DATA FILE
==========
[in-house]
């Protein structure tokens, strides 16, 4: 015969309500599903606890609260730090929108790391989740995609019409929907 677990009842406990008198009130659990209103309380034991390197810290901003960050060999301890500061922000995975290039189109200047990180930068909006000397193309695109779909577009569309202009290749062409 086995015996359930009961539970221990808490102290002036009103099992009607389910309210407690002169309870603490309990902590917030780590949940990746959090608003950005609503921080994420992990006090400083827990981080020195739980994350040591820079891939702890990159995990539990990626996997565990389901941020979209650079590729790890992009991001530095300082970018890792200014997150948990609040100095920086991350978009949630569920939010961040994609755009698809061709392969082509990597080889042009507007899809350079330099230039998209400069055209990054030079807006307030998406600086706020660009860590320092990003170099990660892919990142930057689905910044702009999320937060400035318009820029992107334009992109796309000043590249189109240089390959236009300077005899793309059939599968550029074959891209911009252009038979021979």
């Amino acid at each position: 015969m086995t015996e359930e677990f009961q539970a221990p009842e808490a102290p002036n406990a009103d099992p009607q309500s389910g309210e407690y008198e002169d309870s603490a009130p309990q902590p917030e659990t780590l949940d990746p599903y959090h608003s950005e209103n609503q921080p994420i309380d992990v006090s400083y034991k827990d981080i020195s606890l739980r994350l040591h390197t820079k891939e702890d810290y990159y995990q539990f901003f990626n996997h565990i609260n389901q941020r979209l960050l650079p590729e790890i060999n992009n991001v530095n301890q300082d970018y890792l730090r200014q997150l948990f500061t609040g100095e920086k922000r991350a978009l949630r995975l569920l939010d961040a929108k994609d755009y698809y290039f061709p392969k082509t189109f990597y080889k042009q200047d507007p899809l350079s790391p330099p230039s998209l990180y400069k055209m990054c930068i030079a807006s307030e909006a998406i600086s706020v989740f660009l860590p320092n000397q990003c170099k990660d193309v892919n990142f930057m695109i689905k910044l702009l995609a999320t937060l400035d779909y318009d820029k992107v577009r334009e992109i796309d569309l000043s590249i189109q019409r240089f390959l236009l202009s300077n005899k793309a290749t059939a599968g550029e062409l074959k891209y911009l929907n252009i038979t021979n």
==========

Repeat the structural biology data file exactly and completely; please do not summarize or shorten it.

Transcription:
[in-house]
């Protein structure tokens, strides 16, 4: 015969309500599903606890609260730090929108790391989740995609019409929907 677990009842406990008198009130659990209103309380034991390197810290901003960050060999301890500061922000995975290039189109200047990180930068909006000397193309695109779909577009569309202009290749062409 086995015996359930009961539970221990808490102290002036009103099992009607389910309210407690002169309870603490309990902590917030780590949940990746959090608003950005609503921080994420992990006090400083827990981080020195739980994350040591820079891939702890990159995990539990990626996997565990389901941020979209650079590729790890992009991001530095300082970018890792200014997150948990609040100095920086991350978009949630569920939010961040994609755009698809061709392969082509990597080889042009507007899809350079330099230039998209400069055209990054030079807006307030998406600086706020660009860590320092990003170099990660892919990142930057689905910044702009999320937060400035318009820029992107334009992109796309000043590249189109240089390959236009300077005899793309059939599968550029074959891209911009252009038979021979």
């Amino acid at each position: 015969m086995t015996e359930e677990f009961q539970a221990p009842e808490a102290p002036n406990a009103d099992p009607q309500s389910g309210e407690y008198e002169d309870s603490a009130p309990q902590p917030e659990t780590l949940d990746p599903y959090h608003s950005e209103n609503q921080p994420i309380d992990v006090s400083y034991k827990d981080i020195s606890l739980r994350l040591h390197t820079k891939e702890d810290y990159y995990q539990f901003f990626n996997h565990i609260n389901q941020r979209l960050l650079p590729e790890i060999n992009n991001v530095n301890q300082d970018y890792l730090r200014q997150l948990f500061t609040g100095e920086k922000r991350a978009l949630r995975l569920l939010d961040a929108k994609d755009y698809y290039f061709p392969k082509t189109f990597y080889k042009q200047d507007p899809l350079s790391p330099p230039s998209l990180y400069k055209m990054c930068i030079a807006s307030e909006a998406i600086s706020v989740f660009l860590p320092n000397q990003c170099k990660d193309v892919n990142f930057m695109i689905k910044l702009l995609a999320t937060l400035d779909y318009d820029k992107v577009r334009e992109i796309d569309l000043s590249i189109q019409r240089f390959l236009l202009s300077n005899k793309a290749t059939a599968g550029e062409l074959k891209y911009l929907n252009i038979t021979n």